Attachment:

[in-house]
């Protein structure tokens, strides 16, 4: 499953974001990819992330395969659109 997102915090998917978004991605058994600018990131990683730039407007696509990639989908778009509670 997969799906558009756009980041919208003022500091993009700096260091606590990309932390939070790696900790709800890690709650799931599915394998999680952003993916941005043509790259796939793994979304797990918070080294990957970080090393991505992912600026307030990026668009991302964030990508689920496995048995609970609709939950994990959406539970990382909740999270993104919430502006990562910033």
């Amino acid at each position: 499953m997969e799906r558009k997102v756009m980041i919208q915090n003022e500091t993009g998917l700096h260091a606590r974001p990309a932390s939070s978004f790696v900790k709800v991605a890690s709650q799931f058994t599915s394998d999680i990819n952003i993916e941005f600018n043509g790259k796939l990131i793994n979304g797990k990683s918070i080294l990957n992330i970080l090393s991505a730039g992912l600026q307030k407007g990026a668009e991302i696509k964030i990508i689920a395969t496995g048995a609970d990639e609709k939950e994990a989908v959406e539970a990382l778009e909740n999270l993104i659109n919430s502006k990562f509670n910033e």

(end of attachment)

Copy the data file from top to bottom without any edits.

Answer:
[in-house]
């Protein structure tokens, strides 16, 4: 499953974001990819992330395969659109 997102915090998917978004991605058994600018990131990683730039407007696509990639989908778009509670 997969799906558009756009980041919208003022500091993009700096260091606590990309932390939070790696900790709800890690709650799931599915394998999680952003993916941005043509790259796939793994979304797990918070080294990957970080090393991505992912600026307030990026668009991302964030990508689920496995048995609970609709939950994990959406539970990382909740999270993104919430502006990562910033």
């Amino acid at each position: 499953m997969e799906r558009k997102v756009m980041i919208q915090n003022e500091t993009g998917l700096h260091a606590r974001p990309a932390s939070s978004f790696v900790k709800v991605a890690s709650q799931f058994t599915s394998d999680i990819n952003i993916e941005f600018n043509g790259k796939l990131i793994n979304g797990k990683s918070i080294l990957n992330i970080l090393s991505a730039g992912l600026q307030k407007g990026a668009e991302i696509k964030i990508i689920a395969t496995g048995a609970d990639e609709k939950e994990a989908v959406e539970a990382l778009e909740n999270l993104i659109n919430s502006k990562f509670n910033e």